Second, the effective budget freeze must end. Funding needs to be made secure and predictable. The budget ideally needs to double by 2020. The extra resources would be used in a whole host of areas, from making sure that vital programs to combat nuclear terrorism are adequately staffed and equipped, to helping countries embarking on nuclear power programs to develop the necessary infrastructure, safety regimes and waste-disposal mechanisms.
But it’s not just about money. The report calls for a reinforced global nuclear order, involving increased collective action, more transparency, tougher safety and security standards and new non-proliferation measures.
The IAEA’s authority to go after possible nuclear proliferators needs to be strengthened. Its inspectors should be given more powers to follow up suspected nuclear weaponization activities. As has become clear from recent events, sometimes transparency going well beyond the measures called for in the Additional Protocol is needed to provide confidence that a state’s nuclear program is entirely peaceful. The Additional Protocol of the Treaty on the Nonproliferation of Nuclear Weapons (NPT) called for enhanced access and more intrusive inspections of countries’ nuclear programs in an effort to strengthen and expand verification and safeguards.
Although nuclear safety has improved enormously in recent decades, the risk of an accident at any given reactor must continue to be reduced. The IAEA’s role in persistently improving the global safety regime is critical and must be reinforced. Therefore, the agency should work with member states to coordinate research to design reactors that are economical, safe and proliferation-resistant.
It should be given a key role in managing new multinational mechanisms to assure supplies of nuclear fuel, at market prices, to countries with peaceful nuclear energy programs. This means that countries would not need to master the enrichment and reprocessing technology that would give them nuclear-weapons capability. It is one of the most promising non-proliferation avenues now being explored, by the US, Russia as well as other countries.
None of this will take place in a political vacuum. Article VI of the NPT legally obligates the nuclear-weapons state parties to negotiate in good faith toward nuclear disarmament, and at the 2000 NPT Review Conference, they agreed that the treaty represented an “unequivocal undertaking” to “accomplish the total elimination of their nuclear arsenals.” This commitment is an integral part of the NPT bargain.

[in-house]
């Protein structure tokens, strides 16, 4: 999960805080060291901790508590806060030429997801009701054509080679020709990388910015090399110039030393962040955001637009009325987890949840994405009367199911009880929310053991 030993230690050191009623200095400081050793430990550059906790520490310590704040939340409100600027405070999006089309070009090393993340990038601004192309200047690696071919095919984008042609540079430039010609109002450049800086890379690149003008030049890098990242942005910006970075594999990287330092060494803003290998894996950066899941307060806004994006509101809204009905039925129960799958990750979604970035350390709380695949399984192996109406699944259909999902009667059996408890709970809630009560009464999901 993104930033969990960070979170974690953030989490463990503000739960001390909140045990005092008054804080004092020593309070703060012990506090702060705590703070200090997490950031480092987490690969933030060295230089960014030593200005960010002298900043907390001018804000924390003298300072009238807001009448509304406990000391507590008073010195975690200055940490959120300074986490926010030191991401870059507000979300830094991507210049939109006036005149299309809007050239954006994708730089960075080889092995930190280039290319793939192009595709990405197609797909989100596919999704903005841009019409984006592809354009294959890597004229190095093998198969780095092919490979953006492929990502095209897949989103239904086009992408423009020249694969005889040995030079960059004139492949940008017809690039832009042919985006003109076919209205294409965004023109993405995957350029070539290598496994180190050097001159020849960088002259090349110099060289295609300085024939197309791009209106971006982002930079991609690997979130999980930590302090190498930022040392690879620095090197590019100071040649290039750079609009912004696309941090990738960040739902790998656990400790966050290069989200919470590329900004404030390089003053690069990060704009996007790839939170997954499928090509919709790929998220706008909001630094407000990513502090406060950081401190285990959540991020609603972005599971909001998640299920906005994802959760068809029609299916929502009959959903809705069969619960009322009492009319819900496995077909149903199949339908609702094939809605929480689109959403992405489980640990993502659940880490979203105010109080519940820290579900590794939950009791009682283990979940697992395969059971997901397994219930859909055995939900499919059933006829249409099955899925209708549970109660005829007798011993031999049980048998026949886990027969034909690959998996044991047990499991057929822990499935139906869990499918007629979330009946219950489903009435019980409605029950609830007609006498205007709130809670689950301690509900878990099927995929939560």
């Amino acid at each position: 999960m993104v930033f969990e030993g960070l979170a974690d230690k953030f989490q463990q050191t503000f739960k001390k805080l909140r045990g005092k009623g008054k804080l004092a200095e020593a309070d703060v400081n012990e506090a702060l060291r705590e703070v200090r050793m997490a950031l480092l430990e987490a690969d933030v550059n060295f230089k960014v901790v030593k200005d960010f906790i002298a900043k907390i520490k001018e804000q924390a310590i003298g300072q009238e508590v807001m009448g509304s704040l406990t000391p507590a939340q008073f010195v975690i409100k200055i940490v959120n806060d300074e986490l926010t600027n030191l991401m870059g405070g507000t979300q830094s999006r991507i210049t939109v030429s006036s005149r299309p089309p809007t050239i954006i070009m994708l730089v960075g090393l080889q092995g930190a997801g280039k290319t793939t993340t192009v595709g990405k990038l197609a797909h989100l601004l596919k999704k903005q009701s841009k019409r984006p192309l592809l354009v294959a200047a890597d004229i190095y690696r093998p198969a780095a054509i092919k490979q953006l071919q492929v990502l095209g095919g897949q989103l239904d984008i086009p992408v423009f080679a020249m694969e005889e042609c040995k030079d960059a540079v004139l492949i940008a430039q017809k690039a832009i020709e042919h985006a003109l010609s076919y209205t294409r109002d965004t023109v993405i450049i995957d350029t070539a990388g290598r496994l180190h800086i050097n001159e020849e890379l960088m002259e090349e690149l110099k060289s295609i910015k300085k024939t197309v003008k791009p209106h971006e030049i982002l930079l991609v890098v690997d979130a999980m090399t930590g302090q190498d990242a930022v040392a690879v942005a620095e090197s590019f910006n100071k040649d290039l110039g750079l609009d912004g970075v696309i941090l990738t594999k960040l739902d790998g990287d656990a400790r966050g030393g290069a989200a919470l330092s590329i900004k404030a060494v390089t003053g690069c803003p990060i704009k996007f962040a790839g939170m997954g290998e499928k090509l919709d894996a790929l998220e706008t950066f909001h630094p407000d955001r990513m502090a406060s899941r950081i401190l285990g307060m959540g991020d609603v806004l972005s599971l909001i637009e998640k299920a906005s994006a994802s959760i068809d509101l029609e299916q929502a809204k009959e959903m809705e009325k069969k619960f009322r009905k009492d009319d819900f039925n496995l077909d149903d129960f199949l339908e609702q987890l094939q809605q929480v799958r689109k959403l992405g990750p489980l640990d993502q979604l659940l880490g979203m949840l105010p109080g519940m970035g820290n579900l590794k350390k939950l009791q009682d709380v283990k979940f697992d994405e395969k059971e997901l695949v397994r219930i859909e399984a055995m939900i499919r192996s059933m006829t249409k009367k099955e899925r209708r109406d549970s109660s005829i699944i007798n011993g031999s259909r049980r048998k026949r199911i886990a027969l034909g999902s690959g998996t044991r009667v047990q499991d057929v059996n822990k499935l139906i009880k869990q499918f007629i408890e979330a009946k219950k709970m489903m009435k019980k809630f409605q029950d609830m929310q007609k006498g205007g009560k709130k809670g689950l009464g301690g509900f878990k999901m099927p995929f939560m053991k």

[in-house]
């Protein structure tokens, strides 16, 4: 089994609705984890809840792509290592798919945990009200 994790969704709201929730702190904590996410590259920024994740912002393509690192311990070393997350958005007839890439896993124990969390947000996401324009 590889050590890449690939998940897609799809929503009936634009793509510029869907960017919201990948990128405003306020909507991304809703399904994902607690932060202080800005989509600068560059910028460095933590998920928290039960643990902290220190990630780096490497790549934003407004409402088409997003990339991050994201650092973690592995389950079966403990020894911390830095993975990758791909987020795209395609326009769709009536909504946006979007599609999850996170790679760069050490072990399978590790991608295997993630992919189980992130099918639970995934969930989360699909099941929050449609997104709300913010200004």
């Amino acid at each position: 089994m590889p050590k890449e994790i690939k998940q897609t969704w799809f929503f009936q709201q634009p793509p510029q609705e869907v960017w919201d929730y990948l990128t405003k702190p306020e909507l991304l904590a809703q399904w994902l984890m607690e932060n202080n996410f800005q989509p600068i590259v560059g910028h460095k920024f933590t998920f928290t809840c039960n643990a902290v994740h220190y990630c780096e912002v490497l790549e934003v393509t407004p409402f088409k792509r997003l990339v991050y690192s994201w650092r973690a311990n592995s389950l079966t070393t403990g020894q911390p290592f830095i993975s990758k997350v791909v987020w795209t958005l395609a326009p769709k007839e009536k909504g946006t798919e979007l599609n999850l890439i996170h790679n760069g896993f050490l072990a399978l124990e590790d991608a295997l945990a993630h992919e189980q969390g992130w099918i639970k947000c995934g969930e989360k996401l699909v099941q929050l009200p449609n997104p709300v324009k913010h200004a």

World leaders need to make the reinvigoration of the nuclear non-proliferation regime a priority, with the nuclear-weapon states following up on their commitment to reduce and ultimately abolish their nuclear stockpiles. International nuclear verification will be essential as disarmament proceeds and the IAEA is uniquely suited to playing a central role. The agency should be tasked with monitoring the huge stockpiles of fissile material that will be released from nuclear-weapons programs.
What is needed is an ambitious reinvigoration of the grand bargain that was struck 40 years ago in the NPT. The renewed grand bargain will need to combine steps that can be taken immediately with a vision for the longer term, and to draw in states that are not parties to the NPT.
The international community has unprecedented opportunities and significant challenges to tackle as the world moves into its seventh nuclear decade. Whether or not the much-heralded “nuclear renaissance” materializes, the use of nuclear technologies throughout the world is certain to increase. They offer immense potential benefits to humankind, but also pose complex and wide-ranging safety and security challenges. Reinforcing the IAEA is a vital first step towards meeting those challenges.
Ernesto Zedillo, director of the Yale Center for the Study of Globalization, was president of Mexico from 1994 to 2000.
© 2008 Yale Center for the Study of Globalization